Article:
El Niño Food Crisis in Southern Africa
In response to severe drought in Malawi, state-owned Agricultural Development and Marketing Corporation comes in to mitigate the countrywide food crisis.
Climate Change and Food Crisis
Malawi, one of the poorest countries in southern Africa, was severely affected by recent climate change. The country faced its worst food crisis in its history due to two major consecutive climate shocks, including catastrophic floods in early 2015 and subsequent El Niño-induced drought from late 2015 through 2016. The President of Malawi declared the national state of disaster in April 2016. In response, the United Nations World Food Programme carried out emergency humanitarian food assistance targeting over 6 million people, about 40% of the country’s population.
The food crisis was exacerbated by weak infrastructure in place. For example, the scale of the food problem, which could have been otherwise brought under control, was further complicated by lack of irrigation in the country. Agriculture was mostly rain-fed in Malawi, making the crop season highly vulnerable to rainfall fluctuations. Non-commercial smallholder farmers, who contributed 70% of the overall national agricultural sector, could not afford to own any irrigation schemes, and hence, they were limited to grow crops once a year only.  For the 2015-2016 harvest season, the only annual crops were completely damaged by the El Niño drought.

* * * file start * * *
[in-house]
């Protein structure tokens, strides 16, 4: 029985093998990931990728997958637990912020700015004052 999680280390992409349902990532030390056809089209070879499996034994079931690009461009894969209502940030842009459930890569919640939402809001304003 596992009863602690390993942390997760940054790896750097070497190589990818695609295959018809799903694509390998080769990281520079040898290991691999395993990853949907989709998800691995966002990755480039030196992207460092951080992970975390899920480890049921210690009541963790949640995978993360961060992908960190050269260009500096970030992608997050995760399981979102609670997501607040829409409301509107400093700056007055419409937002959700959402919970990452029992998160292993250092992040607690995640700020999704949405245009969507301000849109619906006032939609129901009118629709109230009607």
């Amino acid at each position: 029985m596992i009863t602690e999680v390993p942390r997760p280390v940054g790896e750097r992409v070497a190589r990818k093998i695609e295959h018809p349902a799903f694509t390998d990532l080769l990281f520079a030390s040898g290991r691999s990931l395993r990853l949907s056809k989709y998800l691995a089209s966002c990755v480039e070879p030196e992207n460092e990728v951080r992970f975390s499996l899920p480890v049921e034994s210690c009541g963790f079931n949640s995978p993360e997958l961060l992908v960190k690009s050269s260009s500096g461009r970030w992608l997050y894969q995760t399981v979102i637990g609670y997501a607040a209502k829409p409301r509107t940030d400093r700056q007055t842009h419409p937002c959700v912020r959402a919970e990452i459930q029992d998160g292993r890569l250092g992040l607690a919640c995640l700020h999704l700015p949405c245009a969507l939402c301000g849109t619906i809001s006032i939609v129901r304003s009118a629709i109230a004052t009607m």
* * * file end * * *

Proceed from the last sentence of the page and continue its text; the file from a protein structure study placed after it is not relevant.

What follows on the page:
Role of Mediator
In an underdeveloped country like Malawi, people struggle more than you can possibly imagine. Poverty is predominantly rural as access is a challenge in many ways. Those who live in remote areas do not have access to funds, access to markets, or in most cases both, which all hinder them from securing sufficient food.